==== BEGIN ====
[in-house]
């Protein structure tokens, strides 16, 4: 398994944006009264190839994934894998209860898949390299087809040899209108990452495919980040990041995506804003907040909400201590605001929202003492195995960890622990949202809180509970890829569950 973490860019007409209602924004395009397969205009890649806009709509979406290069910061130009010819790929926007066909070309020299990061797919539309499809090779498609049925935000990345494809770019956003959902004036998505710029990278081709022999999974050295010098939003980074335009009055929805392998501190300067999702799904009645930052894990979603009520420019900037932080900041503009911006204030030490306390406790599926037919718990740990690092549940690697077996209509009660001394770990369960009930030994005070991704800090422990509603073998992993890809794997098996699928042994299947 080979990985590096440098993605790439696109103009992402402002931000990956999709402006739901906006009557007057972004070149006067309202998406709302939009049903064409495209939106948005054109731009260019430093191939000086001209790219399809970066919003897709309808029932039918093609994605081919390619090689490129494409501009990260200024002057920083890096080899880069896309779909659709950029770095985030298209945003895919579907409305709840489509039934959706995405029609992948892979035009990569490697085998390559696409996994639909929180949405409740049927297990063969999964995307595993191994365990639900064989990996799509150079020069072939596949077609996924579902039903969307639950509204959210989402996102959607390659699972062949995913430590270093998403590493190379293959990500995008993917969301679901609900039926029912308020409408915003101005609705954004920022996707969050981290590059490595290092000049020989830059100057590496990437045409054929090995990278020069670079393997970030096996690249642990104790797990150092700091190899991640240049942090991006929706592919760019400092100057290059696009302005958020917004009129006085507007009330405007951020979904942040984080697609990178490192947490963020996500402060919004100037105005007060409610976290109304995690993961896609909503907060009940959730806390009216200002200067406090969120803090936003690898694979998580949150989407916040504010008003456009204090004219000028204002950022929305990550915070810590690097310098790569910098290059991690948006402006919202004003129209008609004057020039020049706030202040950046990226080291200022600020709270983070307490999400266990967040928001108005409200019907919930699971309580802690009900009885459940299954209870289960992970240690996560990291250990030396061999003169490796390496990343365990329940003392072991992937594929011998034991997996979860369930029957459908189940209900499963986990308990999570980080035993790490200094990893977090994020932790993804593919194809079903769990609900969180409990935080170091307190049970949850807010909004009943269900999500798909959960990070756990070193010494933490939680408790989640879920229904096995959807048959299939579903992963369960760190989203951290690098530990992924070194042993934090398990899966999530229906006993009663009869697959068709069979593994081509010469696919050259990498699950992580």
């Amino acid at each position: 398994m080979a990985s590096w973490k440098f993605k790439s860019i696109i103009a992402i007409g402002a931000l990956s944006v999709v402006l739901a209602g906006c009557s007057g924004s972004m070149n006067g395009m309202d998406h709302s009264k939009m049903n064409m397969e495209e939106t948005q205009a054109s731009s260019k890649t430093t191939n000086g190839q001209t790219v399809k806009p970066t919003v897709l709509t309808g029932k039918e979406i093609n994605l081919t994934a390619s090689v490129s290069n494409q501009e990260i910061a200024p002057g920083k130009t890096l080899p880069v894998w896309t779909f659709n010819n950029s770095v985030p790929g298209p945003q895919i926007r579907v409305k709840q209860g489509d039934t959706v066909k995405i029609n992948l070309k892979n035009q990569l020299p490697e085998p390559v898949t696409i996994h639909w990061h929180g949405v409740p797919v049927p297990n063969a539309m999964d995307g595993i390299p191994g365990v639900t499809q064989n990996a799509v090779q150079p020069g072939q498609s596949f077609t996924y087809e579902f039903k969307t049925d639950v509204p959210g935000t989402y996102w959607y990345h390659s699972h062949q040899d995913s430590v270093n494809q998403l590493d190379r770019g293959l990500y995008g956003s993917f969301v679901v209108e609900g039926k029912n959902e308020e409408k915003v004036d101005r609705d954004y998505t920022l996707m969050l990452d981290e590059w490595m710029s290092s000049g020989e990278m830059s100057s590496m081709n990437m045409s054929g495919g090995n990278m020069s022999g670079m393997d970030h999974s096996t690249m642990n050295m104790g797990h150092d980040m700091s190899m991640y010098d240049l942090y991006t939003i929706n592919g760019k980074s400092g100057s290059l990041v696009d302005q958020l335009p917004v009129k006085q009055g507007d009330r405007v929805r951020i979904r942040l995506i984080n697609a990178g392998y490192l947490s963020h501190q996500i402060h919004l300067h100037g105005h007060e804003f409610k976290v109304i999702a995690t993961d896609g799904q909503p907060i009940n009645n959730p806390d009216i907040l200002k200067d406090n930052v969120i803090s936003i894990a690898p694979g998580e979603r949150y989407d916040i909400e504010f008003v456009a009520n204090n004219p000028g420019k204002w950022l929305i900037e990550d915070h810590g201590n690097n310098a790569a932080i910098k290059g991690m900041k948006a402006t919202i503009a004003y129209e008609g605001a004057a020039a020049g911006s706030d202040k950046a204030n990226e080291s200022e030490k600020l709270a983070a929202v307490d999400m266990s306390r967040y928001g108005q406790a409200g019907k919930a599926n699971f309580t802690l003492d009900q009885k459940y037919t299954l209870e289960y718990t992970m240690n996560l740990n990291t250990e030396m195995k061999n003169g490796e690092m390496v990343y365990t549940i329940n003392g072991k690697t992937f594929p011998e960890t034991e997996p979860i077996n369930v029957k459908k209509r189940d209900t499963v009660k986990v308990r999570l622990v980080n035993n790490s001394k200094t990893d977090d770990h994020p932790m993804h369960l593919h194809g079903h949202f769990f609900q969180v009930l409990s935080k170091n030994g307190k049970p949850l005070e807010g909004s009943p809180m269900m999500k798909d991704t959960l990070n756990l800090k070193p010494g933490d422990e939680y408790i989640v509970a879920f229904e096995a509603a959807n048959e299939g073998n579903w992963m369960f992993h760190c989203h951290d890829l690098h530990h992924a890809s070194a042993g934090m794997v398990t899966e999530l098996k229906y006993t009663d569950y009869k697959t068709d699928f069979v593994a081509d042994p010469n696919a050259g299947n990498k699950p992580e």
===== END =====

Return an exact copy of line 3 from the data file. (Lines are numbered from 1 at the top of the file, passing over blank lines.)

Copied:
């Amino acid at each position: 398994m080979a990985s590096w973490k440098f993605k790439s860019i696109i103009a992402i007409g402002a931000l990956s944006v999709v402006l739901a209602g906006c009557s007057g924004s972004m070149n006067g395009m309202d998406h709302s009264k939009m049903n064409m397969e495209e939106t948005q205009a054109s731009s260019k890649t430093t191939n000086g190839q001209t790219v399809k806009p970066t919003v897709l709509t309808g029932k039918e979406i093609n994605l081919t994934a390619s090689v490129s290069n494409q501009e990260i910061a200024p002057g920083k130009t890096l080899p880069v894998w896309t779909f659709n010819n950029s770095v985030p790929g298209p945003q895919i926007r579907v409305k709840q209860g489509d039934t959706v066909k995405i029609n992948l070309k892979n035009q990569l020299p490697e085998p390559v898949t696409i996994h639909w990061h929180g949405v409740p797919v049927p297990n063969a539309m999964d995307g595993i390299p191994g365990v639900t499809q064989n990996a799509v090779q150079p020069g072939q498609s596949f077609t996924y087809e579902f039903k969307t049925d639950v509204p959210g935000t989402y996102w959607y990345h390659s699972h062949q040899d995913s430590v270093n494809q998403l590493d190379r770019g293959l990500y995008g956003s993917f969301v679901v209108e609900g039926k029912n959902e308020e409408k915003v004036d101005r609705d954004y998505t920022l996707m969050l990452d981290e590059w490595m710029s290092s000049g020989e990278m830059s100057s590496m081709n990437m045409s054929g495919g090995n990278m020069s022999g670079m393997d970030h999974s096996t690249m642990n050295m104790g797990h150092d980040m700091s190899m991640y010098d240049l942090y991006t939003i929706n592919g760019k980074s400092g100057s290059l990041v696009d302005q958020l335009p917004v009129k006085q009055g507007d009330r405007v929805r951020i979904r942040l995506i984080n697609a990178g392998y490192l947490s963020h501190q996500i402060h919004l300067h100037g105005h007060e804003f409610k976290v109304i999702a995690t993961d896609g799904q909503p907060i009940n009645n959730p806390d009216i907040l200002k200067d406090n930052v969120i803090s936003i894990a690898p694979g998580e979603r949150y989407d916040i909400e504010f008003v456009a009520n204090n004219p000028g420019k204002w950022l929305i900037e990550d915070h810590g201590n690097n310098a790569a932080i910098k290059g991690m900041k948006a402006t919202i503009a004003y129209e008609g605001a004057a020039a020049g911006s706030d202040k950046a204030n990226e080291s200022e030490k600020l709270a983070a929202v307490d999400m266990s306390r967040y928001g108005q406790a409200g019907k919930a599926n699971f309580t802690l003492d009900q009885k459940y037919t299954l209870e289960y718990t992970m240690n996560l740990n990291t250990e030396m195995k061999n003169g490796e690092m390496v990343y365990t549940i329940n003392g072991k690697t992937f594929p011998e960890t034991e997996p979860i077996n369930v029957k459908k209509r189940d209900t499963v009660k986990v308990r999570l622990v980080n035993n790490s001394k200094t990893d977090d770990h994020p932790m993804h369960l593919h194809g079903h949202f769990f609900q969180v009930l409990s935080k170091n030994g307190k049970p949850l005070e807010g909004s009943p809180m269900m999500k798909d991704t959960l990070n756990l800090k070193p010494g933490d422990e939680y408790i989640v509970a879920f229904e096995a509603a959807n048959e299939g073998n579903w992963m369960f992993h760190c989203h951290d890829l690098h530990h992924a890809s070194a042993g934090m794997v398990t899966e999530l098996k229906y006993t009663d569950y009869k697959t068709d699928f069979v593994a081509d042994p010469n696919a050259g299947n990498k699950p992580e």